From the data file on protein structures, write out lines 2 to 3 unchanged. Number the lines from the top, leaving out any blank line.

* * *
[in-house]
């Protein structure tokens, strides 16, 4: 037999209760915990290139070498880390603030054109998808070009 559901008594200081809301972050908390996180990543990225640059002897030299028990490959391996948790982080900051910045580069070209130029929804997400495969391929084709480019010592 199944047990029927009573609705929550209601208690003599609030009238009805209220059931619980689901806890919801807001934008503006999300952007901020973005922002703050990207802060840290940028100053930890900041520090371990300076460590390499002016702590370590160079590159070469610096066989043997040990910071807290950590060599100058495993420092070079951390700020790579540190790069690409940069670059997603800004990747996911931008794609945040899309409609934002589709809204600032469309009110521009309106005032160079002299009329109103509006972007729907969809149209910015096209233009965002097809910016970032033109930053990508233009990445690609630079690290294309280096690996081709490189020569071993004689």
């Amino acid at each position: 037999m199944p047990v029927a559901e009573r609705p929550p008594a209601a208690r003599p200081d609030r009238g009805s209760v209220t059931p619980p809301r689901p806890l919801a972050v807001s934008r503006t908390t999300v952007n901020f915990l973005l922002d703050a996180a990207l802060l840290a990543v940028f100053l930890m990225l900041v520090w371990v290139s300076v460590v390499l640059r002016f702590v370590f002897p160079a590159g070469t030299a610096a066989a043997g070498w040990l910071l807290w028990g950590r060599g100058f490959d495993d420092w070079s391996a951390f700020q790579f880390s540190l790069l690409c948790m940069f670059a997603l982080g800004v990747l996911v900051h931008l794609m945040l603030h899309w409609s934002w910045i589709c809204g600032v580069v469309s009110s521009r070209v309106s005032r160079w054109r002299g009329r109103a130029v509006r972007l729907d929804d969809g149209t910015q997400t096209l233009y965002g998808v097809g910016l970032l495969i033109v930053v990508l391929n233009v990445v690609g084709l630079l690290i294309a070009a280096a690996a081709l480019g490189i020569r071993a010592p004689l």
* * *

């Protein structure tokens, strides 16, 4: 037999209760915990290139070498880390603030054109998808070009 559901008594200081809301972050908390996180990543990225640059002897030299028990490959391996948790982080900051910045580069070209130029929804997400495969391929084709480019010592 199944047990029927009573609705929550209601208690003599609030009238009805209220059931619980689901806890919801807001934008503006999300952007901020973005922002703050990207802060840290940028100053930890900041520090371990300076460590390499002016702590370590160079590159070469610096066989043997040990910071807290950590060599100058495993420092070079951390700020790579540190790069690409940069670059997603800004990747996911931008794609945040899309409609934002589709809204600032469309009110521009309106005032160079002299009329109103509006972007729907969809149209910015096209233009965002097809910016970032033109930053990508233009990445690609630079690290294309280096690996081709490189020569071993004689």
């Amino acid at each position: 037999m199944p047990v029927a559901e009573r609705p929550p008594a209601a208690r003599p200081d609030r009238g009805s209760v209220t059931p619980p809301r689901p806890l919801a972050v807001s934008r503006t908390t999300v952007n901020f915990l973005l922002d703050a996180a990207l802060l840290a990543v940028f100053l930890m990225l900041v520090w371990v290139s300076v460590v390499l640059r002016f702590v370590f002897p160079a590159g070469t030299a610096a066989a043997g070498w040990l910071l807290w028990g950590r060599g100058f490959d495993d420092w070079s391996a951390f700020q790579f880390s540190l790069l690409c948790m940069f670059a997603l982080g800004v990747l996911v900051h931008l794609m945040l603030h899309w409609s934002w910045i589709c809204g600032v580069v469309s009110s521009r070209v309106s005032r160079w054109r002299g009329r109103a130029v509006r972007l729907d929804d969809g149209t910015q997400t096209l233009y965002g998808v097809g910016l970032l495969i033109v930053v990508l391929n233009v990445v690609g084709l630079l690290i294309a070009a280096a690996a081709l480019g490189i020569r071993a010592p004689l």